United States Risk Management Certification
Risk management certification is an opportunity to develop a specialty in evaluating risk for businesses and agencies. Risk management certificate programs typically prepare you to work in insurance or financial industries, but you will also have a chance to learn to analyze business models and build databases for a variety of organizations beyond the private sector.
By monitoring information systems to ensure a business’s safety as they extend their customer base and investments, a risk management certificate prepares you to advise a company on risks to avoid, ones that may lead to growth, and how to recover or stay protected in the case of an emergency, such as a natural disaster.
Risk management certificates can be earned online, on-campus, or through a combination of the two.
Did You Know?
The 2018 Global Risks report released by the World Economic Forum projects the greatest risk for businesses to be online security attacks, data theft, and environmental disaster.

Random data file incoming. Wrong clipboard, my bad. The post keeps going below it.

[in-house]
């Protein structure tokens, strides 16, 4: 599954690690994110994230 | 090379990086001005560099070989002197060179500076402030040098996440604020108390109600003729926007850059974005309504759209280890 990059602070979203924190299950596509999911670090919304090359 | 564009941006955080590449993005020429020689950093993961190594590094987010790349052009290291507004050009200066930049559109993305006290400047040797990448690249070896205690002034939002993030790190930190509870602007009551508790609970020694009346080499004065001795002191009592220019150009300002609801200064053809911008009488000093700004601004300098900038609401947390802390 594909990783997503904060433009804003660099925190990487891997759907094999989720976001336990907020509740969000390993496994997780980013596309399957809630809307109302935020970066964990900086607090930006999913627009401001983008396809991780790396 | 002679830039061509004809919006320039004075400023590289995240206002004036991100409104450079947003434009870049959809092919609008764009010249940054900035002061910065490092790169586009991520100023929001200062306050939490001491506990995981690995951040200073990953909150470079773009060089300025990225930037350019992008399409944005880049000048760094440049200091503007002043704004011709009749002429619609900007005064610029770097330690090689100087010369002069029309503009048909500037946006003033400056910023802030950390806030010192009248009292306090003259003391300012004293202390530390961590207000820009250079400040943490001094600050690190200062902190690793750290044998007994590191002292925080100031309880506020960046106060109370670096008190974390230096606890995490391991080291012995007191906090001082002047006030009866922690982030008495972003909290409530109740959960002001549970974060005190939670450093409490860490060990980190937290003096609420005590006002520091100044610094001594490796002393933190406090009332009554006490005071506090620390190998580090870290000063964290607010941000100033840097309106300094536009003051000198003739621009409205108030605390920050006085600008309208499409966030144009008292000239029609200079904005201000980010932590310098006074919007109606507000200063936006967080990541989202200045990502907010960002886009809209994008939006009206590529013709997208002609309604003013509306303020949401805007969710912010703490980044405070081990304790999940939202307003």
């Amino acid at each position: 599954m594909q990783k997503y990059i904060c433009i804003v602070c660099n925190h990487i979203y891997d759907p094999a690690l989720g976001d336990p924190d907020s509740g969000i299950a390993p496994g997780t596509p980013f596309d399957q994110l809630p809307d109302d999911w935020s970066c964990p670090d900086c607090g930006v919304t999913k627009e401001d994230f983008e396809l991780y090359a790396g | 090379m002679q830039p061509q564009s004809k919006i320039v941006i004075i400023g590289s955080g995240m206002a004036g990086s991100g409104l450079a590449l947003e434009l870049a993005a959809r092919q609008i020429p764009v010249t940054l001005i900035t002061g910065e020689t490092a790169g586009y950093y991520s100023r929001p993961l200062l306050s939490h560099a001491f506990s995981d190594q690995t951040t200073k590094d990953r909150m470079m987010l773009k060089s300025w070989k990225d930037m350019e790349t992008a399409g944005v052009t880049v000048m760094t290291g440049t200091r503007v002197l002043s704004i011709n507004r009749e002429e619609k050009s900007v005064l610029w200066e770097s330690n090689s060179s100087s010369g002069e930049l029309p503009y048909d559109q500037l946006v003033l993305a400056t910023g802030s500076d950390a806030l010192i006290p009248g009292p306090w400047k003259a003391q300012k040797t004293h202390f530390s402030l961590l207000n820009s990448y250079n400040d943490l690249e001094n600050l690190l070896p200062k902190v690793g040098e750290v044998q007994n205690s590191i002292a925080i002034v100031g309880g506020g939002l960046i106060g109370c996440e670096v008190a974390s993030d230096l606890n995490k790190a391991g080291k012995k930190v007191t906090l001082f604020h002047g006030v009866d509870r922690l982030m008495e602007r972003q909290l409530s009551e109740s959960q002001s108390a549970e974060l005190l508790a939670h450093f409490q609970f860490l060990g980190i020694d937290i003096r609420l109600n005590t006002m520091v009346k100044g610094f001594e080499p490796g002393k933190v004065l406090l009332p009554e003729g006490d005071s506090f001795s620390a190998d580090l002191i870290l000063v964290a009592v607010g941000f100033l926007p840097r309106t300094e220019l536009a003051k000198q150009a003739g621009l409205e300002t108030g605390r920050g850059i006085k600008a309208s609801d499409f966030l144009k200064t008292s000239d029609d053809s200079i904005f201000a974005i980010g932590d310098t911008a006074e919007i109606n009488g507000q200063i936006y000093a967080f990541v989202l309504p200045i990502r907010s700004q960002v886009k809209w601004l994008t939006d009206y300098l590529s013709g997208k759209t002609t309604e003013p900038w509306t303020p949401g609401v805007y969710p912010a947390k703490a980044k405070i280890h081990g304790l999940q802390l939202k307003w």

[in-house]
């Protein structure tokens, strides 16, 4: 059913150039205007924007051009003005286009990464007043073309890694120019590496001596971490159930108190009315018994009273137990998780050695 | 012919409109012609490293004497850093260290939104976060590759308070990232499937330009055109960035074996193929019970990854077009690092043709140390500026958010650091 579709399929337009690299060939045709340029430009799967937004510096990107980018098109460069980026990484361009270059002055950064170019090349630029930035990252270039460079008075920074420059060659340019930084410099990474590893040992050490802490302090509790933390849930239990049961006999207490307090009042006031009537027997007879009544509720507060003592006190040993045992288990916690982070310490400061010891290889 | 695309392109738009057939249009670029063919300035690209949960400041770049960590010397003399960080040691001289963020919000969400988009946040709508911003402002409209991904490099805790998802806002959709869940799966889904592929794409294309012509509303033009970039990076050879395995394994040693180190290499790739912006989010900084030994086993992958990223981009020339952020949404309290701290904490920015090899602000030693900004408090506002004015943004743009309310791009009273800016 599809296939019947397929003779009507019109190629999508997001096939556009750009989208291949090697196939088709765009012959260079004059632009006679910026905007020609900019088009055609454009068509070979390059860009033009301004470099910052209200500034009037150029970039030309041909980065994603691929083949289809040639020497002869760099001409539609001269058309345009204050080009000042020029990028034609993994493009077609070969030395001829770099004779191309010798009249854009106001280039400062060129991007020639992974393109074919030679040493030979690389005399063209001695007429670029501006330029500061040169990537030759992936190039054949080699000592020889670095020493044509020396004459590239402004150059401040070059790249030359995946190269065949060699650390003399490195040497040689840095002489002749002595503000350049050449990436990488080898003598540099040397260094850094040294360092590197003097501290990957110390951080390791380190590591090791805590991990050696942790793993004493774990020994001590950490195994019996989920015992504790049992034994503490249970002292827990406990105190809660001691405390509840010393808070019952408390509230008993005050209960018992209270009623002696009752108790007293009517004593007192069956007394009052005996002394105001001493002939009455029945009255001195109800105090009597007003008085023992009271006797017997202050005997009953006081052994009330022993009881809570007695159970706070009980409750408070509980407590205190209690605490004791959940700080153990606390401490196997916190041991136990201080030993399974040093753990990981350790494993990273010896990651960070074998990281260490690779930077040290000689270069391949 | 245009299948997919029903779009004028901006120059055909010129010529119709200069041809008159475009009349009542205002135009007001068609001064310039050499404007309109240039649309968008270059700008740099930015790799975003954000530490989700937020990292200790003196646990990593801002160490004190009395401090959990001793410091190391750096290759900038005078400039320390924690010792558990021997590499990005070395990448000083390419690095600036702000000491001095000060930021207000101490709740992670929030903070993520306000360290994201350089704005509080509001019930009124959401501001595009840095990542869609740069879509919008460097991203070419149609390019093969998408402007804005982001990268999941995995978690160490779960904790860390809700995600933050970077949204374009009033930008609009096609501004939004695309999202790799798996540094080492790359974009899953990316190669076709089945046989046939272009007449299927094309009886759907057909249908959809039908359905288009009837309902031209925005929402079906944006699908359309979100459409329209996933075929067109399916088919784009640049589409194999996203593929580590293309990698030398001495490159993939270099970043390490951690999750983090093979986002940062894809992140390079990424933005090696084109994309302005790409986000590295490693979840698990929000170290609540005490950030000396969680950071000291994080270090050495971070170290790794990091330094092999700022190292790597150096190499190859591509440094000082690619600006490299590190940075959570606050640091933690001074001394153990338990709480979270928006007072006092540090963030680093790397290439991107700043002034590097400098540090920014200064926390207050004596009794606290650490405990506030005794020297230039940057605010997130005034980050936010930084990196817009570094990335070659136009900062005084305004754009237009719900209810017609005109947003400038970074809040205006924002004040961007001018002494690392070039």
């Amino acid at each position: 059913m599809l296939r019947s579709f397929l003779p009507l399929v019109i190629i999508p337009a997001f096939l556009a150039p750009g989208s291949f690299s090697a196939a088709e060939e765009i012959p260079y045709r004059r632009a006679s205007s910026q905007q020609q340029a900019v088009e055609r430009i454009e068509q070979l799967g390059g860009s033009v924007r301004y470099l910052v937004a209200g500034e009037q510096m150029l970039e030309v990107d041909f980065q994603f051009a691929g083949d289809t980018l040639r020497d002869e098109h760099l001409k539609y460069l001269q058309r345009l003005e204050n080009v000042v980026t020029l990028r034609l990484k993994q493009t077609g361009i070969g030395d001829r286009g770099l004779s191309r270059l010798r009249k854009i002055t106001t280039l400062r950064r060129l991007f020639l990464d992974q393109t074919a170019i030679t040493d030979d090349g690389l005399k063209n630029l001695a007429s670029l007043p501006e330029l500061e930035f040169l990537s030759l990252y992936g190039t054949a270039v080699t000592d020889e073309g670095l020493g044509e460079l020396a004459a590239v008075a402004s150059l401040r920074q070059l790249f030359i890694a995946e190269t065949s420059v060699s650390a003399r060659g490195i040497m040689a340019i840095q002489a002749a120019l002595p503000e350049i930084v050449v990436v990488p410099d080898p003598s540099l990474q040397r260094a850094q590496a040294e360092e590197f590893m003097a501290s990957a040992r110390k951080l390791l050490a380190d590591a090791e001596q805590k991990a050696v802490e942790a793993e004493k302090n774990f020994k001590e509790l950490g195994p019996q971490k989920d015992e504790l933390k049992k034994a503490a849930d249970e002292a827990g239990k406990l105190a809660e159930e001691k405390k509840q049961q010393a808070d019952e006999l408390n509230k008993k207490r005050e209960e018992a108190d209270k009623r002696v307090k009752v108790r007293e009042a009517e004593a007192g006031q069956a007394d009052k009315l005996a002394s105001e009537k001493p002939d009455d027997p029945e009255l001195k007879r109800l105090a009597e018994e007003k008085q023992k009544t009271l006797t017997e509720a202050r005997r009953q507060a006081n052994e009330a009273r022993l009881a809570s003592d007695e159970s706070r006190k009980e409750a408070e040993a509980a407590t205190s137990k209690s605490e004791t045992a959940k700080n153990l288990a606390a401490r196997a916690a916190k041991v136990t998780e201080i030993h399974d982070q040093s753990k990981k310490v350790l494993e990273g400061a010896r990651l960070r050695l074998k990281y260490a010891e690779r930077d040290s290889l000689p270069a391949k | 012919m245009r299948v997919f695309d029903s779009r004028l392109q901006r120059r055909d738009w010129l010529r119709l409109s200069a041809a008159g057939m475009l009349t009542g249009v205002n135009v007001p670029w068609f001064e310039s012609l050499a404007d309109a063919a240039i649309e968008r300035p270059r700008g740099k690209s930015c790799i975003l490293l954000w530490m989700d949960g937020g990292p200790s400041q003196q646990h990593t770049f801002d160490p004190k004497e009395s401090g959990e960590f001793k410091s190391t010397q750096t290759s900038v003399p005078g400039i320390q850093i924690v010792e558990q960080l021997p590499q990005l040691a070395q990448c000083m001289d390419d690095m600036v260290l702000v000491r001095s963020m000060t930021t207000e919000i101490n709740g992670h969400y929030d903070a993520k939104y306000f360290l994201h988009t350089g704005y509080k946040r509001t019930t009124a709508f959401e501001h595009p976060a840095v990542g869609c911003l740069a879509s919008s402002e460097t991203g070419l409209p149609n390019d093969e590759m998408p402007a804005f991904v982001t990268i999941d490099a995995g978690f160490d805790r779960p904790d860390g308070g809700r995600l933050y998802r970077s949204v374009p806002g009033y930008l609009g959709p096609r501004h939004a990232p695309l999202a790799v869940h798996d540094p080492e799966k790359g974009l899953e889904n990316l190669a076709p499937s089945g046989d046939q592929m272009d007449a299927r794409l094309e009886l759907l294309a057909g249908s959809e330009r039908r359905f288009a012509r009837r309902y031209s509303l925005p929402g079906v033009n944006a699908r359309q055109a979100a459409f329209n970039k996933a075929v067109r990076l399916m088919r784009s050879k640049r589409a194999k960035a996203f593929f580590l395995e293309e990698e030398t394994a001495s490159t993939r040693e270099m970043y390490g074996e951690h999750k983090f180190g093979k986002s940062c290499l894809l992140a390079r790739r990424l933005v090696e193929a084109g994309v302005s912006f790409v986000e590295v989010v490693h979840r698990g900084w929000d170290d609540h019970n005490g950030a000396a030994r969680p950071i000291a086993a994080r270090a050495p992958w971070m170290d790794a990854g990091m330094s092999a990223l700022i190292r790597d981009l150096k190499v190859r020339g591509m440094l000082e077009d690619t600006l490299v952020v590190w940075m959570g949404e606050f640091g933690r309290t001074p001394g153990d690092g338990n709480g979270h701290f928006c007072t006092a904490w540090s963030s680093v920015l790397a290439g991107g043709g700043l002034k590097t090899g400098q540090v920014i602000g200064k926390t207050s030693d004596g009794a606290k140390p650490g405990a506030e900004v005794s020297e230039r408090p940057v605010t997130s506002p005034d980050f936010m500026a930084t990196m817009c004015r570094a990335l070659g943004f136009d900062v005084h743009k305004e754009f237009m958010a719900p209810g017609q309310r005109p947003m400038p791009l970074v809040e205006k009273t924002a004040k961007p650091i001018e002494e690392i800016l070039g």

The Basics of Risk Management Certification
You will have the opportunity for a focus on learning the tools for measuring a company’s risk and identifying areas for improvement or development, such as:
- Documenting and communicating key internal and external risks
- Examining communication systems to enhance information exchange
- Making recommendations to an organization's leaders to reduce risk
- Identifying key stakeholders in an organization or industry
- Designing systems to predict and monitor possible threats
- Evaluating human resources and the health of a company
- Suggesting a logistical response to a crisis
Some certificate programs have a particular focus on incorporating social and psychological issues into evaluating how well an organization is being run and their level of exposure to risk. In this model, risk management professionals learn to understand how individual businesses